Bar, pipe and K-body clamps are your best bet for most glue-ups, but what about all those clamping jobs that simply require a third hand? There are plenty of times when speed and easy operation are more important than clamping pressure–like affixing a workpiece to a jig or workbench, holding parts together while you drive a screw, or keeping an assembly from falling apart as you position additional clamps.
Jet’s new 14" bandsaw enters a tool category with a large number of competitive models. But this saw has some innovative features that woodworkers will appreciate, especially with regard to heavy-duty resawing. For starters, there’s just over 13" of resaw height, and the saw can accept 3/4" blades.
Traditional F-style clamps are a fixture in most woodshops for good reason. Thanks to their stone-simple design, these clamps reliably deliver pressure wherever it’s needed—most of the time. Whether you own a few clamps, or your collection numbers in the dozens, odds are good that you’ve encountered a few situations where the handle got in the way.
It’s a joy to use a chisel with a razor-sharp edge, and a tragedy when a perfect edge gets ruined by an accidental drop or ding. WoodRiver chisel guards provide cheap insurance against damage. For less than ten bucks, you get a set of ten guards that will fit chisels from 1/8" to 1-1/4". These flexible silicone guards will fit and tenaciously grip a range of different chisel shapes, unlike hard plastic chisel guards. If you hate regrinding chisels as much as I do, you’ll appreciate these top-notch tips.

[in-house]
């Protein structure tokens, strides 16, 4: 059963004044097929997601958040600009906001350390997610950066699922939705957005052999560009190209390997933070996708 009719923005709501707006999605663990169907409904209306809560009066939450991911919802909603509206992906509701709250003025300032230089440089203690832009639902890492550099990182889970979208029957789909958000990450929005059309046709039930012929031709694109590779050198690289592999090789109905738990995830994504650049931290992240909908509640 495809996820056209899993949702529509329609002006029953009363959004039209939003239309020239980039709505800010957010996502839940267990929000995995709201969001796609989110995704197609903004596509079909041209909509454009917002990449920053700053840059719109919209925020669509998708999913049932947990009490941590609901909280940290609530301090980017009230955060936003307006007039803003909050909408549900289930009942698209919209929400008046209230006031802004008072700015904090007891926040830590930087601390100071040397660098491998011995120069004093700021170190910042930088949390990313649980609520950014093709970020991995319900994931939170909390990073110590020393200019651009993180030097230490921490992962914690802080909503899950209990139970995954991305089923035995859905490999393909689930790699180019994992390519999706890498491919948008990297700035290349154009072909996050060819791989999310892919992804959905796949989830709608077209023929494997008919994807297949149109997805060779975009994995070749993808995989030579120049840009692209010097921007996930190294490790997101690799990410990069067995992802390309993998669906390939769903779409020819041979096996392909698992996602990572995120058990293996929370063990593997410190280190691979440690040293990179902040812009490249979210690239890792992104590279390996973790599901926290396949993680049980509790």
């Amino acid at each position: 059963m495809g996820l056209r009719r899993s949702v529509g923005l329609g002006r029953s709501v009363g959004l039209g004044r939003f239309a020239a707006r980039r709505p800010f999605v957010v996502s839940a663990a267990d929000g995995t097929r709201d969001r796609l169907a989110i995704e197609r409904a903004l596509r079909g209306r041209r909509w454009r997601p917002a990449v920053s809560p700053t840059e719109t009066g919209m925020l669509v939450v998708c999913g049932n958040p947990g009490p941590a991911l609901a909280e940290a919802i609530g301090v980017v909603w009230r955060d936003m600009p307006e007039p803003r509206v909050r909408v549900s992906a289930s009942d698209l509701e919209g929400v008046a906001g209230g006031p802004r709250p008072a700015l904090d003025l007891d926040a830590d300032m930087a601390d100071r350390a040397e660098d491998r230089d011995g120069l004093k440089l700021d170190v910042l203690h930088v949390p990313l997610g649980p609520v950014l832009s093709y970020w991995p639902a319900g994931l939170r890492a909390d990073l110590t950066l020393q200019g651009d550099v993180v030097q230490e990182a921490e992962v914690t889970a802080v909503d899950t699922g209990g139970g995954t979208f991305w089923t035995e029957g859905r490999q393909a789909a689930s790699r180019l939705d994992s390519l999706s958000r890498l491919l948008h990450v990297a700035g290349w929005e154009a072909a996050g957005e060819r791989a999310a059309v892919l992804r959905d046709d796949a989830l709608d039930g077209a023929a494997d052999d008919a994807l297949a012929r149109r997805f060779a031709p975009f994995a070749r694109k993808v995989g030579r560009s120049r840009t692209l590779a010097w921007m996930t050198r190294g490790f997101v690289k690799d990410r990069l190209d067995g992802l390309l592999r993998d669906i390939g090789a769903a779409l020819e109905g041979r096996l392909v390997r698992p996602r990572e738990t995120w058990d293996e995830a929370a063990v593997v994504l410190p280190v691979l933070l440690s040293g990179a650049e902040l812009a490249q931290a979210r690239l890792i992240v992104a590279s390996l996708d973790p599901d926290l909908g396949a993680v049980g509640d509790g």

Most work stands are designed to provide simple but solid infeed or outfeed support, or to help heavy stock slide past a blade or cutter. You can accomplish a lot with most one-trick ponies, but sooner or later, you’ll encounter a job where you wish you had the stability of a fixed top, or rollers to help maneuver long boards or heavy sheet goods. Where some woodworkers might resort to buying or building another support, PM-5093 owners have 3 options, for only about $10 more than single-headed competitors.
A strong mortise-and-tenon joint requires cheeks that are flat, smooth, and parallel. Good tenons can be cut in many different ways, but it’s hard to beat the results you get with a well-made table saw tenoning jig. With its sliding base and micro-adjustable stop, cutting perfect cheeks with the WoodRiver jig is smooth and simple.